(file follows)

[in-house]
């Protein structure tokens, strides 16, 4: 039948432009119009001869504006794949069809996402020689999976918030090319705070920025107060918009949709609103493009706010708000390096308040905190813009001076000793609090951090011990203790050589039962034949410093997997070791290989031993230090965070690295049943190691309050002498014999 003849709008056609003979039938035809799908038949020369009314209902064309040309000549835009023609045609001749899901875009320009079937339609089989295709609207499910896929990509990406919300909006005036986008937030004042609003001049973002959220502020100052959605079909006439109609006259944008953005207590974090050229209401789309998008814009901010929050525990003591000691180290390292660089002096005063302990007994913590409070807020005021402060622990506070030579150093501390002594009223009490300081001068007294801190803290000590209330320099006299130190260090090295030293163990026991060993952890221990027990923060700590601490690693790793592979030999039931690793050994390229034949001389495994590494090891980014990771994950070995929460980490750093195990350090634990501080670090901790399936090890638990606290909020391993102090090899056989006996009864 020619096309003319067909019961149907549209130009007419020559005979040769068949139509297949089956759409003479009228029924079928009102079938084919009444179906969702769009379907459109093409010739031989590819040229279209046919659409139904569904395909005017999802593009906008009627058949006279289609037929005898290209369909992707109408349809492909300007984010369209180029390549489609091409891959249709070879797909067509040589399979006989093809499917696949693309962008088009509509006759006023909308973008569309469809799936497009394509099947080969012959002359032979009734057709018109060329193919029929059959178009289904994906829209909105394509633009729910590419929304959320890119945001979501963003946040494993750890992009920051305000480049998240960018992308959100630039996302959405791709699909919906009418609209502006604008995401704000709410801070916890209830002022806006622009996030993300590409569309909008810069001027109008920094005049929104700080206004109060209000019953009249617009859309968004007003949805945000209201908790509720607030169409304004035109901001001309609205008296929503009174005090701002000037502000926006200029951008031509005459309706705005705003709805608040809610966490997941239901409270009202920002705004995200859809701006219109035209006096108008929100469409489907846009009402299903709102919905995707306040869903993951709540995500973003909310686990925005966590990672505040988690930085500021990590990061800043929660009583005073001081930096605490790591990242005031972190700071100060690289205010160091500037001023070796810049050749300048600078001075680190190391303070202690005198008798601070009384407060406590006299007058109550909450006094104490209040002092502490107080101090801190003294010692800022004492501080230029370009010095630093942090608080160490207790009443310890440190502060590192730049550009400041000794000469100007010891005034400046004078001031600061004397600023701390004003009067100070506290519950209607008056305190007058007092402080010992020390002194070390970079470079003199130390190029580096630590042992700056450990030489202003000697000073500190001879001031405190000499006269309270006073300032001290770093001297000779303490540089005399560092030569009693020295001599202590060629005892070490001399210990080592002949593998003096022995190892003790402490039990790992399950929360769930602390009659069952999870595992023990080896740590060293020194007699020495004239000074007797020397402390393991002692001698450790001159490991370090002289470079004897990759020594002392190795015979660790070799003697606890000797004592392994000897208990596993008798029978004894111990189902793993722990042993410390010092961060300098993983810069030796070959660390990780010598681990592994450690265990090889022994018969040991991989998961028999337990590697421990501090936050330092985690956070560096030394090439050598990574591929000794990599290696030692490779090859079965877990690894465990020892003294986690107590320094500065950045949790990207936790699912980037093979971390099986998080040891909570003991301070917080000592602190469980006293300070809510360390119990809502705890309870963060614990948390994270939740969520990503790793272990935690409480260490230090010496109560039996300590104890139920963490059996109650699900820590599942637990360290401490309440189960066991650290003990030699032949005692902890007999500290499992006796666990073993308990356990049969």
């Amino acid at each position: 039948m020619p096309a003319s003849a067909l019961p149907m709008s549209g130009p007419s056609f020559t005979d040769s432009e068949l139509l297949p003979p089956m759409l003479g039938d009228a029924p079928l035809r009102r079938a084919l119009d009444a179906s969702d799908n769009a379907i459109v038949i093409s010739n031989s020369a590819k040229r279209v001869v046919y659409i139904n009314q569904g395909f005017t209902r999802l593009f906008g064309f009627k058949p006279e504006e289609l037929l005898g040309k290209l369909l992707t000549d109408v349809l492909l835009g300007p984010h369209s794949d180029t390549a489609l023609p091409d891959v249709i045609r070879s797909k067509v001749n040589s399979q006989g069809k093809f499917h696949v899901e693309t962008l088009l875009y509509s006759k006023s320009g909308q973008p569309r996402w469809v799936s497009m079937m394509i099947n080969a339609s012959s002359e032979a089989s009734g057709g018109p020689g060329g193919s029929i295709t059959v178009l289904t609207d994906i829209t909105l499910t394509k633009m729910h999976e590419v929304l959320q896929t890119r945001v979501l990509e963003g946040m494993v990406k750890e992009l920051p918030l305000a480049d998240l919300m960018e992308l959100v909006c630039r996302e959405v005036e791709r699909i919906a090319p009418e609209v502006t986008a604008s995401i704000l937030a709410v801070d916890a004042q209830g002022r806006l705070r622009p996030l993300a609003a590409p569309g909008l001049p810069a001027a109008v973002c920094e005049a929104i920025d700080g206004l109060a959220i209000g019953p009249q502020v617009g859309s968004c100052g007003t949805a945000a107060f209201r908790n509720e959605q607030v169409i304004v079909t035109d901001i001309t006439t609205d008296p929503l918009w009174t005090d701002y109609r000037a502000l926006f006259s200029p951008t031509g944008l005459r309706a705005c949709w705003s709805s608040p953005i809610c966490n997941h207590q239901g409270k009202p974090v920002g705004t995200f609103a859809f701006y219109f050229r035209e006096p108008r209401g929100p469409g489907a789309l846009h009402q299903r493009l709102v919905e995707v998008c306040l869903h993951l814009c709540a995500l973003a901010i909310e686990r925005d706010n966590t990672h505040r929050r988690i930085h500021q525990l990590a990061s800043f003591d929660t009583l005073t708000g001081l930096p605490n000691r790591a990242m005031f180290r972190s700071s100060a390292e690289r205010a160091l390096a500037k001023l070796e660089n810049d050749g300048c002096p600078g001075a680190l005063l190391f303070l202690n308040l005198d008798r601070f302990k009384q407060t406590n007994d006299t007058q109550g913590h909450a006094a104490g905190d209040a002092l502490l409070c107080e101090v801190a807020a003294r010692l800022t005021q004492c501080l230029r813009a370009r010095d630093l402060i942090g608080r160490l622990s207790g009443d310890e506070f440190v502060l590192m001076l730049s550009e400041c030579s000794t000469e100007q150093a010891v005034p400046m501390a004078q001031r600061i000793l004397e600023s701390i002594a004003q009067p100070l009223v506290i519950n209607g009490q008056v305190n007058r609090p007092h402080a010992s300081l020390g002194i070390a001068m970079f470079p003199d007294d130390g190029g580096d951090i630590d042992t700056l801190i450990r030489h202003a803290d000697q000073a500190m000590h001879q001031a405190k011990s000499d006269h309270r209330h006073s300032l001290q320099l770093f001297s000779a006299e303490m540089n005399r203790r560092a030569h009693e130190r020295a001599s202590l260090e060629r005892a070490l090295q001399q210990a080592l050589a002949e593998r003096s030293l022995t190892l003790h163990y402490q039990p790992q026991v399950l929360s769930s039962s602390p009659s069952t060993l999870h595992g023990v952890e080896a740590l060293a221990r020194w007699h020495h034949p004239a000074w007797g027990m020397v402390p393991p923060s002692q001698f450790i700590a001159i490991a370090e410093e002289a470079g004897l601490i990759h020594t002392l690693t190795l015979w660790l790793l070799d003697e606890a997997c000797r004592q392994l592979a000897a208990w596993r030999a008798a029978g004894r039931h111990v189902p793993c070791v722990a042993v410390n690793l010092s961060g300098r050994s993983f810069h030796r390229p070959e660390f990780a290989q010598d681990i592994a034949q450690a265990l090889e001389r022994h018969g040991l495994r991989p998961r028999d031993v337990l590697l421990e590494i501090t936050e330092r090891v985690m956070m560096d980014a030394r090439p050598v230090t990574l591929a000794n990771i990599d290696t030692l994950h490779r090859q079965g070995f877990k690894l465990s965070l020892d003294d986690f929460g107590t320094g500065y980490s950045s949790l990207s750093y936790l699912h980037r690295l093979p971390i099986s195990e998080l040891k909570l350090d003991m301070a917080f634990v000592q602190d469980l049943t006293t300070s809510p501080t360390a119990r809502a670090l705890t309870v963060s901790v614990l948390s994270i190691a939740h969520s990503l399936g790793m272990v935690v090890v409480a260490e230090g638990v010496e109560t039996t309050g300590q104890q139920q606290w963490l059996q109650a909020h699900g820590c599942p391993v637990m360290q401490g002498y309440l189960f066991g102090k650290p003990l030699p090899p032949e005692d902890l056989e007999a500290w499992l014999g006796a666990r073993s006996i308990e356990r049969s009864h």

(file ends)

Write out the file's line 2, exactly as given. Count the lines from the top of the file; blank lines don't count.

């Protein structure tokens, strides 16, 4: 039948432009119009001869504006794949069809996402020689999976918030090319705070920025107060918009949709609103493009706010708000390096308040905190813009001076000793609090951090011990203790050589039962034949410093997997070791290989031993230090965070690295049943190691309050002498014999 003849709008056609003979039938035809799908038949020369009314209902064309040309000549835009023609045609001749899901875009320009079937339609089989295709609207499910896929990509990406919300909006005036986008937030004042609003001049973002959220502020100052959605079909006439109609006259944008953005207590974090050229209401789309998008814009901010929050525990003591000691180290390292660089002096005063302990007994913590409070807020005021402060622990506070030579150093501390002594009223009490300081001068007294801190803290000590209330320099006299130190260090090295030293163990026991060993952890221990027990923060700590601490690693790793592979030999039931690793050994390229034949001389495994590494090891980014990771994950070995929460980490750093195990350090634990501080670090901790399936090890638990606290909020391993102090090899056989006996009864 020619096309003319067909019961149907549209130009007419020559005979040769068949139509297949089956759409003479009228029924079928009102079938084919009444179906969702769009379907459109093409010739031989590819040229279209046919659409139904569904395909005017999802593009906008009627058949006279289609037929005898290209369909992707109408349809492909300007984010369209180029390549489609091409891959249709070879797909067509040589399979006989093809499917696949693309962008088009509509006759006023909308973008569309469809799936497009394509099947080969012959002359032979009734057709018109060329193919029929059959178009289904994906829209909105394509633009729910590419929304959320890119945001979501963003946040494993750890992009920051305000480049998240960018992308959100630039996302959405791709699909919906009418609209502006604008995401704000709410801070916890209830002022806006622009996030993300590409569309909008810069001027109008920094005049929104700080206004109060209000019953009249617009859309968004007003949805945000209201908790509720607030169409304004035109901001001309609205008296929503009174005090701002000037502000926006200029951008031509005459309706705005705003709805608040809610966490997941239901409270009202920002705004995200859809701006219109035209006096108008929100469409489907846009009402299903709102919905995707306040869903993951709540995500973003909310686990925005966590990672505040988690930085500021990590990061800043929660009583005073001081930096605490790591990242005031972190700071100060690289205010160091500037001023070796810049050749300048600078001075680190190391303070202690005198008798601070009384407060406590006299007058109550909450006094104490209040002092502490107080101090801190003294010692800022004492501080230029370009010095630093942090608080160490207790009443310890440190502060590192730049550009400041000794000469100007010891005034400046004078001031600061004397600023701390004003009067100070506290519950209607008056305190007058007092402080010992020390002194070390970079470079003199130390190029580096630590042992700056450990030489202003000697000073500190001879001031405190000499006269309270006073300032001290770093001297000779303490540089005399560092030569009693020295001599202590060629005892070490001399210990080592002949593998003096022995190892003790402490039990790992399950929360769930602390009659069952999870595992023990080896740590060293020194007699020495004239000074007797020397402390393991002692001698450790001159490991370090002289470079004897990759020594002392190795015979660790070799003697606890000797004592392994000897208990596993008798029978004894111990189902793993722990042993410390010092961060300098993983810069030796070959660390990780010598681990592994450690265990090889022994018969040991991989998961028999337990590697421990501090936050330092985690956070560096030394090439050598990574591929000794990599290696030692490779090859079965877990690894465990020892003294986690107590320094500065950045949790990207936790699912980037093979971390099986998080040891909570003991301070917080000592602190469980006293300070809510360390119990809502705890309870963060614990948390994270939740969520990503790793272990935690409480260490230090010496109560039996300590104890139920963490059996109650699900820590599942637990360290401490309440189960066991650290003990030699032949005692902890007999500290499992006796666990073993308990356990049969």